HERNDON v. The STATE.
Robert Herndon was indicted in the Superior Court of Fulton County for the offenses of armed robbery, OCGA § 16-8-41; aggravated assault (intent to rob), OCGA § 16-5-21(a)(1); possession of a firearm during the commission of a felony, OCGA § 16-11-106; and possession of a firearm by a convicted felon, OCGA § 16-11-131. Herndon filed a motion for discharge and acquittal, claiming a violation of his constitutional right to a speedy trial. Herndon appeals from the denial of his motion,1 contending a delay of five years and four months between arrest and trial deprived him of a fair trial. For the following reasons, we affirm.
In this appeal, Herndon raises a constitutional speedy trial claim rather than a statutory speedy trial claim. See OCGA § 17-7-171 (statutory procedure for demanding a speedy trial). Both the Federal and Georgia Constitutions provide that an accused shall enjoy the right to a speedy trial, but delay alone does not entitle a defendant to a discharge for the denial of a speedy trial. Scandrett v. State, 279 Ga. 632(1), 619 S.E.2d 603 (2005); Fleming v. State, 240 Ga. 142, 144(1), 240 S.E.2d 37 (1977).
The test for determining whether a violation of that right has occurred is established by Barker v. Wingo, 407 U.S. 514, 92 S.Ct. 2182, 33 L.Ed.2d 101 (1972), which sets forth the four relevant factors to be considered: length of the delay; reason for the delay; the defendant's assertion of the right to a speedy trial; and, prejudice to the defense.
(Citation omitted.) Scandrett v. State, 279 Ga. at 632-633(1), 619 S.E.2d 603. “The existence of no one factor is either necessary or sufficient to sustain a speedy trial claim, and a trial court's findings of fact and its weighing of disputed facts will be afforded deference on appeal.” (Citations omitted.) Williams v. State, 277 Ga. 598, 599(1), 592 S.E.2d 848 (2004). “A trial court's findings of fact and weighing of those facts in a speedy trial claim generally are reviewed under an abuse of discretion standard.” (Citation omitted.) Id. at 601(1)(e), 592 S.E.2d 848.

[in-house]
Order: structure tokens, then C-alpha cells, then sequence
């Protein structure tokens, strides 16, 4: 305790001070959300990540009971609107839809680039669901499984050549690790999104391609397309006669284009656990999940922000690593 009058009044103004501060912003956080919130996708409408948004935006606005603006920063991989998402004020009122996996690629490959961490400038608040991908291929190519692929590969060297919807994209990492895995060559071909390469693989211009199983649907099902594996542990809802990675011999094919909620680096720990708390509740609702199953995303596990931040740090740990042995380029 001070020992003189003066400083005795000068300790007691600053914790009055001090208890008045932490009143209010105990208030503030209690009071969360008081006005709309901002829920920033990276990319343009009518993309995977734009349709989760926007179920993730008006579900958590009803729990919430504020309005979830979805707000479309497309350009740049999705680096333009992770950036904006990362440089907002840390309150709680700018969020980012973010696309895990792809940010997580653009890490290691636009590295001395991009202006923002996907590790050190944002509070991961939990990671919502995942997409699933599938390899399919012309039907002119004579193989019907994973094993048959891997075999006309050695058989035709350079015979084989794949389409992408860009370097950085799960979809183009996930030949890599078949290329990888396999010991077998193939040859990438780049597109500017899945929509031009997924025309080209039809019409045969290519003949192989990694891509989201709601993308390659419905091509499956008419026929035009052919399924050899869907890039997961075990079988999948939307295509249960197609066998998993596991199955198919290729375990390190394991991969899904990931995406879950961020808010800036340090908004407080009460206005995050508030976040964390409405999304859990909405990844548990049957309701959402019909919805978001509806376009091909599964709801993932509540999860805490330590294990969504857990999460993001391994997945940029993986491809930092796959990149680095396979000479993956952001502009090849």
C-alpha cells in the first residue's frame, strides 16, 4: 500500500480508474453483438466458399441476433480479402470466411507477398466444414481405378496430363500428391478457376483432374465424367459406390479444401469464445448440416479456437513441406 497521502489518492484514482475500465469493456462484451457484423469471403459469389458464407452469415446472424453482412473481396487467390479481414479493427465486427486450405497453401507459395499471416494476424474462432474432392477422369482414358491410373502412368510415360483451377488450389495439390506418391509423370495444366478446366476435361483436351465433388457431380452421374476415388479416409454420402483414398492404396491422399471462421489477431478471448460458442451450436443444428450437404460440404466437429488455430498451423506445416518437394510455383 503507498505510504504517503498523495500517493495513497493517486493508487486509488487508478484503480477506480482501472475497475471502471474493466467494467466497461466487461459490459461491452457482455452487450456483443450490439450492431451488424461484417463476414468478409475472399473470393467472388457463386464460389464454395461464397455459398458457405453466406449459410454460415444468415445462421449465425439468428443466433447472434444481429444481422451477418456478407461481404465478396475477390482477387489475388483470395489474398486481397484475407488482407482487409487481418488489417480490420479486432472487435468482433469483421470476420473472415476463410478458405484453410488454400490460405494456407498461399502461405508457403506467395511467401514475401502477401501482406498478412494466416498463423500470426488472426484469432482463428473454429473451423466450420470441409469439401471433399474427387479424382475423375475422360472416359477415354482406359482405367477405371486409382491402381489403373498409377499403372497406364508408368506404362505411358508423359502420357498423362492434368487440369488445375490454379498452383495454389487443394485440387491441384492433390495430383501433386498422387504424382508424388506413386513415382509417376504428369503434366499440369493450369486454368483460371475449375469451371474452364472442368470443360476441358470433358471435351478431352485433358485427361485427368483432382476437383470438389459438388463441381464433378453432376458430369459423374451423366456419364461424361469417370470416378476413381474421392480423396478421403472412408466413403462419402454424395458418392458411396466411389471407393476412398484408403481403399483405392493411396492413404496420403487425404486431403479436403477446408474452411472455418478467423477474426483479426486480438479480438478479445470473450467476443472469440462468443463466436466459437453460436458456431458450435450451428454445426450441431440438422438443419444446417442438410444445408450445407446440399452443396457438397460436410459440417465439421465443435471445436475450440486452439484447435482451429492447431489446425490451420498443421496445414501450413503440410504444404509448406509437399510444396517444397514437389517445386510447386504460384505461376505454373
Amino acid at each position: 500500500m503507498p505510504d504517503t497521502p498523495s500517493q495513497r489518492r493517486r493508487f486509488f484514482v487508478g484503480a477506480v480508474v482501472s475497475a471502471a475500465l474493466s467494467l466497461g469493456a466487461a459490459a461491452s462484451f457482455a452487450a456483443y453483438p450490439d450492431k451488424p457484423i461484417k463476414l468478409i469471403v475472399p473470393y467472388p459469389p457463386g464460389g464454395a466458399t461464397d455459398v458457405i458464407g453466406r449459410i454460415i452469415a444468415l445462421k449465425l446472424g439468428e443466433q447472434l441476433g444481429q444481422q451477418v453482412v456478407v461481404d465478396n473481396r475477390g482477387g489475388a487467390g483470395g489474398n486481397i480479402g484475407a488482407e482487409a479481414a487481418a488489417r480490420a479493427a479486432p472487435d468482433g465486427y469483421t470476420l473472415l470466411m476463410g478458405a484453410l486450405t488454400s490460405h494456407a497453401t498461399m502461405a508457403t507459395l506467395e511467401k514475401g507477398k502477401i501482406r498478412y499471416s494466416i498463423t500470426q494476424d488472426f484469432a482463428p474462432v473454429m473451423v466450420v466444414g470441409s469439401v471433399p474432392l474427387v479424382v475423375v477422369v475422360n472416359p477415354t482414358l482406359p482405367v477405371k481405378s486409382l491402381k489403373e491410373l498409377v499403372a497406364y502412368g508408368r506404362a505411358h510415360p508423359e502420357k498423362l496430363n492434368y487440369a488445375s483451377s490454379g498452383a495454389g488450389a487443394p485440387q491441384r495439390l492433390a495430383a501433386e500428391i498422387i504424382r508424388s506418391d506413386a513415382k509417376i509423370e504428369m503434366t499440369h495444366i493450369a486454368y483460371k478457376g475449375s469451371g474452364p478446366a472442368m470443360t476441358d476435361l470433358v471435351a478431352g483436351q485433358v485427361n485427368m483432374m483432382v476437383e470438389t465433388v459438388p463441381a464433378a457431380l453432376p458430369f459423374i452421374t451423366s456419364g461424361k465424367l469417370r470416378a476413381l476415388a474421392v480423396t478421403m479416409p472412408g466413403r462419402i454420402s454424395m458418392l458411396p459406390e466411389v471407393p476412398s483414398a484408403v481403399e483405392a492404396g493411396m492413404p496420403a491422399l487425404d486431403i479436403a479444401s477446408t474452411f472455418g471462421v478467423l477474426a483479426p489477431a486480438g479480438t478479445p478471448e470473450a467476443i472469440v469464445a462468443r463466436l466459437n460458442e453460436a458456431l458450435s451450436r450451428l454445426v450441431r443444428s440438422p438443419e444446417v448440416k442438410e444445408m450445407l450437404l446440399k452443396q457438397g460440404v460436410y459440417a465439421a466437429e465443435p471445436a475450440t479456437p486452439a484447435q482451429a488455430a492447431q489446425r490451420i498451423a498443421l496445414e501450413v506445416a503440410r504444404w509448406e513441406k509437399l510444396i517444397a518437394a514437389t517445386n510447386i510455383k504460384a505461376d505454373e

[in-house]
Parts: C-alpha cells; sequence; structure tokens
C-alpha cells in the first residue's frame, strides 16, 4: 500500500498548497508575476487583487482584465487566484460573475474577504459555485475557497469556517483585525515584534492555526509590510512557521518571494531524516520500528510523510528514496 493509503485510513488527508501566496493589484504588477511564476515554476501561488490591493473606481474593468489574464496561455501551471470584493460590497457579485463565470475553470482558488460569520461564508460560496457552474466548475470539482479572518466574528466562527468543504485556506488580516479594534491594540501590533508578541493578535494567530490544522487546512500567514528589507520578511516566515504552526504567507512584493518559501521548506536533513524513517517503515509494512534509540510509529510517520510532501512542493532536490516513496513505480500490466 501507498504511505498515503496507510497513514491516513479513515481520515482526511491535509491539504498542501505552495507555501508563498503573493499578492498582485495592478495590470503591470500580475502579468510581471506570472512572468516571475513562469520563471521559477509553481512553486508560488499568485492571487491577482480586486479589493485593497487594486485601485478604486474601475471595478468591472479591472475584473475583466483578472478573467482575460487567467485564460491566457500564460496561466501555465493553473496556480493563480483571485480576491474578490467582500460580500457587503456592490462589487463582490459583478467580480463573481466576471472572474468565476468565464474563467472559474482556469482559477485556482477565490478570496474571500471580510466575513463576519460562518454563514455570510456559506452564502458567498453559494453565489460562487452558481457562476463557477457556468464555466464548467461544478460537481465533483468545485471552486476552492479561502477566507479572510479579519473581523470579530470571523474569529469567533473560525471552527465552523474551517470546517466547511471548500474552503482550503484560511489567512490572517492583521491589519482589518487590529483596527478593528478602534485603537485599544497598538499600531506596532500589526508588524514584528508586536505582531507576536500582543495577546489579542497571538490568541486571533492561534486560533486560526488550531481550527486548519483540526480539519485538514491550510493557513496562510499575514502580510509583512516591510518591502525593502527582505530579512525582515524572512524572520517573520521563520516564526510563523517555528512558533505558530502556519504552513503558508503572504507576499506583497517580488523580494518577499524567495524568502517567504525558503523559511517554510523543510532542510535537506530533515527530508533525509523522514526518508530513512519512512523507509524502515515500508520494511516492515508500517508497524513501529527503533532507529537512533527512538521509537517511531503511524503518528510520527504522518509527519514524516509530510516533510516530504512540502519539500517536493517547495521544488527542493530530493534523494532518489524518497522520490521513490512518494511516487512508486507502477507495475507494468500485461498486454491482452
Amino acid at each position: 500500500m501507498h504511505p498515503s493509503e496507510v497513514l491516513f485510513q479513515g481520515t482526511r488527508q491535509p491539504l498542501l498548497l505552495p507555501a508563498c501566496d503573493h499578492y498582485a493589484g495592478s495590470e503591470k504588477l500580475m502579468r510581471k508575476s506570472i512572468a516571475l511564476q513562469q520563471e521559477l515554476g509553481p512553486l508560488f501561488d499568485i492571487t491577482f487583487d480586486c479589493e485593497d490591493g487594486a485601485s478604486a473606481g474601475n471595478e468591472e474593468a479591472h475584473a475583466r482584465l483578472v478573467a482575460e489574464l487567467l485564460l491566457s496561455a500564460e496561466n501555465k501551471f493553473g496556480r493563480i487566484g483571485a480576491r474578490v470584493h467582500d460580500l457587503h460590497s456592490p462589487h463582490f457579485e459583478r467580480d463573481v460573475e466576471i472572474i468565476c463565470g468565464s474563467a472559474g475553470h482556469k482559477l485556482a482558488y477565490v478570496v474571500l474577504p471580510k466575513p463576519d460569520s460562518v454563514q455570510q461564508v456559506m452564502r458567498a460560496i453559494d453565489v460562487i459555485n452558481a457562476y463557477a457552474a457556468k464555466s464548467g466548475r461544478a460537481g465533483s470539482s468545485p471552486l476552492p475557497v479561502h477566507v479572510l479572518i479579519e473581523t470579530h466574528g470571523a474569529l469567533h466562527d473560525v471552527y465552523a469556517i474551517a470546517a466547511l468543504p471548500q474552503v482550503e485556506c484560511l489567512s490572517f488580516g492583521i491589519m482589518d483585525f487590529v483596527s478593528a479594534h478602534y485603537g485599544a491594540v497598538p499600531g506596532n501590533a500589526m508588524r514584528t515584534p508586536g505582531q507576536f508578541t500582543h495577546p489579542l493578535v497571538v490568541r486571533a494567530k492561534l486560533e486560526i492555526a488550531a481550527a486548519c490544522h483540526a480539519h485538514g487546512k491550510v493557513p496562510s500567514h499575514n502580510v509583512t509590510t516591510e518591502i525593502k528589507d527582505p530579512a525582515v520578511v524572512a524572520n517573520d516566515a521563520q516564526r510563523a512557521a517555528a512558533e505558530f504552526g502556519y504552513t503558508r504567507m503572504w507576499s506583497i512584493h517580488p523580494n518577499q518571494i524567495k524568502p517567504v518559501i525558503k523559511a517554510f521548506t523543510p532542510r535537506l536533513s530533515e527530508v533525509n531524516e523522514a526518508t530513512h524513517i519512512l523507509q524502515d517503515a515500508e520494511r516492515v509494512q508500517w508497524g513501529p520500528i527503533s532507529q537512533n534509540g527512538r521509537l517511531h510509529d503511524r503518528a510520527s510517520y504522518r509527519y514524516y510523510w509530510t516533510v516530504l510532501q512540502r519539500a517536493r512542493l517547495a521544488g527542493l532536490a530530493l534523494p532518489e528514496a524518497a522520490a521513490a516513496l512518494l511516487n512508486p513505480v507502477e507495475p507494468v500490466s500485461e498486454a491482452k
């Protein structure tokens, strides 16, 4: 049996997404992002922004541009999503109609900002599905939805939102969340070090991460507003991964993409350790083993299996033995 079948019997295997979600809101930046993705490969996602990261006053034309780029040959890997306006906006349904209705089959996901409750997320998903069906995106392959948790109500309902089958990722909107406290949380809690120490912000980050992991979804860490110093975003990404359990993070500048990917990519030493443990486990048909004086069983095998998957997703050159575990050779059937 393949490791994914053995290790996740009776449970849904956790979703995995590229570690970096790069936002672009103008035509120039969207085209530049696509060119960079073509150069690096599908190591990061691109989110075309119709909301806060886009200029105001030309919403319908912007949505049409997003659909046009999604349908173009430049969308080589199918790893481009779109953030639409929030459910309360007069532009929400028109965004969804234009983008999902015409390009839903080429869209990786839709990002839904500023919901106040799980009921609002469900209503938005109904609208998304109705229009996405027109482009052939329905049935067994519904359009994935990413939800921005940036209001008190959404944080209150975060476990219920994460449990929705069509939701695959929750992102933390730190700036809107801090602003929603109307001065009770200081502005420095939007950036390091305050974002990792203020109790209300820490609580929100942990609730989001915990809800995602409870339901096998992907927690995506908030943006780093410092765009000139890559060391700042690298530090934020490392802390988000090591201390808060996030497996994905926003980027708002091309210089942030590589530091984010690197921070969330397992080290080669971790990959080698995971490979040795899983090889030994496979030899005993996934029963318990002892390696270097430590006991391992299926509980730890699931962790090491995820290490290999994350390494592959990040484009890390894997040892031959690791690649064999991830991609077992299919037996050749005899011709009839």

The record shows the following chronology. On June 6, 1996, Herndon was sentenced to eight years on the offense of robbery by sudden snatching in Troup County (“the Troup County offense”). On September 15, 1999, Herndon was released from prison to serve the remainder of his sentence on parole. On February 23, 2000, a man wearing a ski mask robbed a woman at gunpoint in East Point, taking her paycheck and a U.S. Treasury check (“the East Point offenses”). Two days later, MARTA police officers arrested Herndon for boarding a MARTA train with a concealed weapon, in violation of OCGA § 16-12-123. In connection with the same weapons charge, Herndon was also charged with possession of a firearm by a convicted felon, OCGA § 16-11-131 (collectively “the MARTA offenses”). MARTA police officers found in Herndon's pockets some items associated with the East Point offenses, including the stolen checks. Consequently, the East Point police placed a “hold” on Herndon for those offenses, and the Board of Pardons and Paroles placed a hold on him as a parole violator.2 On February 29, 2000, an East Point prosecutor swore out a warrant for Herndon's arrest on the East Point offenses.
On March 17, 2000, the Board of Pardons and Paroles revoked Herndon's parole, based on the MARTA offenses and the violation of certain technical conditions of his parole. On April 25, 2000, Herndon was indicted in the Superior Court of Fulton County for the MARTA offenses. On July 14, 2000, he entered a guilty plea to the MARTA offenses and was sentenced to two years imprisonment. The following week, Herndon returned to the state prison system. Herndon completed serving that sentence on February 28, 2002 and then began serving the revoked portion of his sentence on the Troup County offense.